Net Minds DevTeam

Nov 01

Petition Your Employer to Close on HaloDay

Seriously, you know you’re going to call in sick anyway, so as tech companies, let’s just agree to close our offices on November 6. So many people called in sick when Halo 3 was released that Urban Dictionary added the definition Halo Day. Corporations feared the wave of suddenly sick employees, and who wants to put their companies through that kind of worry ? Instead, just get them to close! Is there even enough time to vote, play Halo 4 AND work, anyway? Something’s gotta give, and that something is work. After all, Master Chief has to save the universe and you need to help him.

Here at Net Minds we’re already stocked with energy drinks, Cheetos, and pizza rolls in anticipation for some nonstop marathon gaming. Join us. Your employees will thank you.


Oct 22

This Election Day, Being a Teabagger Comes Back in Style! (You know that’s a Halo reference, right?)

This November 6 marks an extremely important day and we all need to do our civic duty. That’s right, we’re talking about the return of Master Chief so you have a duty to play Halo 4… but before you do, you need to vote.

Why do you need to vote first? Well, it’s obvious you won’t take a break from teabagging some noob just to punch a ballot card. You’d probably like to pretend you’re that disciplined, but you’re not.

But that’s okay… that’s why at Net Minds, we’ve made the decision easier. We’re closed on November 6 so that we all have time to vote and play Halo 4.

But we don’t think we should be the only tech company or startup closed that day. Everyone should be closed that day so that employees have time to vote and pretend they are Spartans.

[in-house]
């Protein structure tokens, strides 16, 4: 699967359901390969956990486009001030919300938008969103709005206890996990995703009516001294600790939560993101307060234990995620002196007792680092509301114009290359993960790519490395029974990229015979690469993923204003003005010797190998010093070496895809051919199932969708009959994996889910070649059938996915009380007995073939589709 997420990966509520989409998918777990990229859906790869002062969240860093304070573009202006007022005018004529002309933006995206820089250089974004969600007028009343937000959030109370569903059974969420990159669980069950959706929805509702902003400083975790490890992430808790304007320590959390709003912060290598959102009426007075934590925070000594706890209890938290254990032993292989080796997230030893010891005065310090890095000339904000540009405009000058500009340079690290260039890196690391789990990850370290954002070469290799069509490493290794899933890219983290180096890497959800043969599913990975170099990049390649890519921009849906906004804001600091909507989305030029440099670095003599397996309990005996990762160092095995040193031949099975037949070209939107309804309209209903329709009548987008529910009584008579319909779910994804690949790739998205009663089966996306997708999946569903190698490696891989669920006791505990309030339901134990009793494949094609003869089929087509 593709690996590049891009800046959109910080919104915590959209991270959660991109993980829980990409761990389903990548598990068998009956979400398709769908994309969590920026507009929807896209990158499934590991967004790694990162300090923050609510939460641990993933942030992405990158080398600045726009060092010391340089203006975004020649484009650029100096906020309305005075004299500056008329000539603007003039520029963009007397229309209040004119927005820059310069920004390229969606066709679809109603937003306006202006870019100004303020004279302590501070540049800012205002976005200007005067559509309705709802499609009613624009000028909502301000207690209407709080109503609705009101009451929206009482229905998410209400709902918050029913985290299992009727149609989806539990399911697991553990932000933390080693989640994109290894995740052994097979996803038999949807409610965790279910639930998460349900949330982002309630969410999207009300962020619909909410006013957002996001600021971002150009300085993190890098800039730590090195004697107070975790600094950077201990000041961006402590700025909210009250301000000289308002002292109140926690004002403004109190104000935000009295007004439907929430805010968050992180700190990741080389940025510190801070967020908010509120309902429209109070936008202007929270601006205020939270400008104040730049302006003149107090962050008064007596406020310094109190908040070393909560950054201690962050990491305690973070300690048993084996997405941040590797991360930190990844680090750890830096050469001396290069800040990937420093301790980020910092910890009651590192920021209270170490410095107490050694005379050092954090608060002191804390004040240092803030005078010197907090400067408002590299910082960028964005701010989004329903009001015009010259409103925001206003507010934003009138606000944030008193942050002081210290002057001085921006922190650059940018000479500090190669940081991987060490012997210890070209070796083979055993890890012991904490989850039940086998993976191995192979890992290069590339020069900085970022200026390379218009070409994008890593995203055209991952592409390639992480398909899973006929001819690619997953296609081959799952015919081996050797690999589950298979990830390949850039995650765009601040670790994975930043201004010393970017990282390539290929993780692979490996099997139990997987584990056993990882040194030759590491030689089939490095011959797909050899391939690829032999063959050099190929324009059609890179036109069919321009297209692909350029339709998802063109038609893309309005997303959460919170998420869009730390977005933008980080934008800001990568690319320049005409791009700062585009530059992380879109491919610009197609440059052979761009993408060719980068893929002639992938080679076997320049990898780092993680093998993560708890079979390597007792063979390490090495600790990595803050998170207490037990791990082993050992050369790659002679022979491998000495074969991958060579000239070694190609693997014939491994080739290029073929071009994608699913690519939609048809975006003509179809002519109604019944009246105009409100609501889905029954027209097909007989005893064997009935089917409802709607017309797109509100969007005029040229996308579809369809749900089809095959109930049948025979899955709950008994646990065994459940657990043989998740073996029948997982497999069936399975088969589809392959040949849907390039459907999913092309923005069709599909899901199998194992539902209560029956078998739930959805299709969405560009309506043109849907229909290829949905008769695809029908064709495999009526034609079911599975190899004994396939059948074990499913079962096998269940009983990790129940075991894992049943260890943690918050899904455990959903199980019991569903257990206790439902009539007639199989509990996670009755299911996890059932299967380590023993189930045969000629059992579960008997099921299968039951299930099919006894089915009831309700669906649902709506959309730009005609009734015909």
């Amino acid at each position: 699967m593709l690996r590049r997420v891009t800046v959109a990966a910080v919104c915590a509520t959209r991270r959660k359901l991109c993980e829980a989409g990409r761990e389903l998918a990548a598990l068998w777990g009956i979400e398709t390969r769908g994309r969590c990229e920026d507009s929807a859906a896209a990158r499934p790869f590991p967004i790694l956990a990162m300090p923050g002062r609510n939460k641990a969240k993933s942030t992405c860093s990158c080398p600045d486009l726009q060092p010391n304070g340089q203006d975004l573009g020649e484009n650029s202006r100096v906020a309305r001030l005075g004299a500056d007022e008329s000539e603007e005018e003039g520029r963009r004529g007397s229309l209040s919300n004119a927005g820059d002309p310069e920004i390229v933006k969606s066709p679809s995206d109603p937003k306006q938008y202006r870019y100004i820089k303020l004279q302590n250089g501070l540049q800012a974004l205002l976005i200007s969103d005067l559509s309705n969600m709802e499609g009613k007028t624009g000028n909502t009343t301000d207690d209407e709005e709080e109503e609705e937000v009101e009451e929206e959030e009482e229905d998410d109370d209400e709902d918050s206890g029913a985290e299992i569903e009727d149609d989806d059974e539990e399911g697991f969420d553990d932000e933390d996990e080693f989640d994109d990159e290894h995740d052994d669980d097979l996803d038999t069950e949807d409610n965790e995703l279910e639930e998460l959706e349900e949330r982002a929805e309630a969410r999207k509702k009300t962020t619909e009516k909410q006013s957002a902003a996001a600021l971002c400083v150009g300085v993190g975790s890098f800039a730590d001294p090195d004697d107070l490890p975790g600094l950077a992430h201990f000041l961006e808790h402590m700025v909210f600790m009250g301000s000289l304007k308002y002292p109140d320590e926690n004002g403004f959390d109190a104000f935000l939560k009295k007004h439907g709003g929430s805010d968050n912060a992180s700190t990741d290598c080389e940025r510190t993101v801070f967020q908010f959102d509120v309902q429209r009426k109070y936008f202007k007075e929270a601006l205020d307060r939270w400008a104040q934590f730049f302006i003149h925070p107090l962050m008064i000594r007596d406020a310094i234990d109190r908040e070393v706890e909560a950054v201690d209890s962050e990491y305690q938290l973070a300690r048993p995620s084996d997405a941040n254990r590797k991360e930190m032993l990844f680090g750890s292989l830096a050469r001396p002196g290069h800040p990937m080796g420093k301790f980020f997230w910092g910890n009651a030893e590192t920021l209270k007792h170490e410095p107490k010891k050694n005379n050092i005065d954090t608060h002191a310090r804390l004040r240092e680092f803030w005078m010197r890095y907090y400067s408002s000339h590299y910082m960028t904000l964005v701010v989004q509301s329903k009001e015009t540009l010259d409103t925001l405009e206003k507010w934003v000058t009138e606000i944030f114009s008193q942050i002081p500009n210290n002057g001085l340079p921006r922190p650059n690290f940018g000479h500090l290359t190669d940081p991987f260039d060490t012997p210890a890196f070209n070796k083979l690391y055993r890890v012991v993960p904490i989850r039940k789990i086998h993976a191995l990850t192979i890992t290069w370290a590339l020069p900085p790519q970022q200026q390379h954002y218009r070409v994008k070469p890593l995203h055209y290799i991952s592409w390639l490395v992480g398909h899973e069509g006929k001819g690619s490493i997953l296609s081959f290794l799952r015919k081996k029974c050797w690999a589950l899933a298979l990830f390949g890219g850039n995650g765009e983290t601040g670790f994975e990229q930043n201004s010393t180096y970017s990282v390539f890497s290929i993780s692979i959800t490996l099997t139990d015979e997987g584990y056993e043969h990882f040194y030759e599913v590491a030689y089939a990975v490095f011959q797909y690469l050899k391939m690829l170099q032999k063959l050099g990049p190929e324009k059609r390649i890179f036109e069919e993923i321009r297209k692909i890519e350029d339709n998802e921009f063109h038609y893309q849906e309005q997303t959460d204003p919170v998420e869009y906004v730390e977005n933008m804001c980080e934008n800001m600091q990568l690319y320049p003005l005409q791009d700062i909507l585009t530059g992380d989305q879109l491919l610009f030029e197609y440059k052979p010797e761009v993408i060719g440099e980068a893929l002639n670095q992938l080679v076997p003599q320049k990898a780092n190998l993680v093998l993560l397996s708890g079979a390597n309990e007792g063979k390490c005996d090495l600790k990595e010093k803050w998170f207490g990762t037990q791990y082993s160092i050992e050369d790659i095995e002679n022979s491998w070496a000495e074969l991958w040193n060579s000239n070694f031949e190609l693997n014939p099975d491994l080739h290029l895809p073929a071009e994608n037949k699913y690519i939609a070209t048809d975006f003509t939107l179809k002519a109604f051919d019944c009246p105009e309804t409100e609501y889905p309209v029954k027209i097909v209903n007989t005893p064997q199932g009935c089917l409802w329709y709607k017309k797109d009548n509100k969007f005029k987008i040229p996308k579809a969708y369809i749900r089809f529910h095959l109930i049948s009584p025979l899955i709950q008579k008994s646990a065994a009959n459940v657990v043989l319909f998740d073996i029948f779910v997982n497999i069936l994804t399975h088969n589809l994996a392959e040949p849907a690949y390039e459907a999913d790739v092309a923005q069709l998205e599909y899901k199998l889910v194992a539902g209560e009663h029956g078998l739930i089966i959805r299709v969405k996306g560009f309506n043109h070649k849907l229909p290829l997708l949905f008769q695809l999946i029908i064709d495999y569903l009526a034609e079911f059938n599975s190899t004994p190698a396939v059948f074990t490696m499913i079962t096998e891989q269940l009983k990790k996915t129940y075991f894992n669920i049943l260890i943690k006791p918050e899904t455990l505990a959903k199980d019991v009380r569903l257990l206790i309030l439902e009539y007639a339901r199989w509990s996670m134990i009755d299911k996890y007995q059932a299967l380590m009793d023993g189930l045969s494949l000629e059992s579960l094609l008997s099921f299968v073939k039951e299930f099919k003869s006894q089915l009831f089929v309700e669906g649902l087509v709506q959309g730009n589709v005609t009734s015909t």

Won’t you join us?

Petition your company to close on #Haloday!


Oct 11

Net Minds Tech Stack (Part 1)

by Alan Baker

The world of application development changes rapidly. If there’s one thing I’ve learned it’s that there’s never just one way to solve a problem.

Take technology and programming: non-programmers don’t usually understand this, but programming has soul. Application design has so many possibilities; even programming simple functions can be done in many ways depending on the personality of the programmer. Just as in art and writing, we transfer our philosophy and personality into the code we write.

Programmers and application designers have the added challenge in that code can do nearly anything; it just comes down to time and money. And making it easier but also harder is the amount of choices we have to write applications, including the massively growing choice in technology.

I want to look at the choices we’ve made at Net Minds and why. I’m breaking this post up into parts so it’s more manageable to read, so for this post, I’m covering the core language we’ve chosen to develop in. Later, I’ll cover our API, database, and front-end.

Just to get it out of the way, we’re a JavaScript shop, from front-end to back-end. This decision was relatively easy.

First, JavaScript is absolutely ubiquitous. JavaScript is the language of the browser, and it controls everything interactive to provide the kind of experience customers expect in a modern web application.  This was important for us because we wanted to design our application around the user experience and we felt that the browser as our platform is a legitimate choice, albeit a controversial one.

And then there’s the huge uptick in developer activity in the JavaScript world – compared to other languages we’ve all used, it’s much more expressive to develop with and a lot of fun… yes, fun.

When you look at the activity on GitHub above, which did surprise us, you really can see the excitement surrounding the language. All this activity shows there are fast cycles of continual improvements and tons of examples of different ways of programming.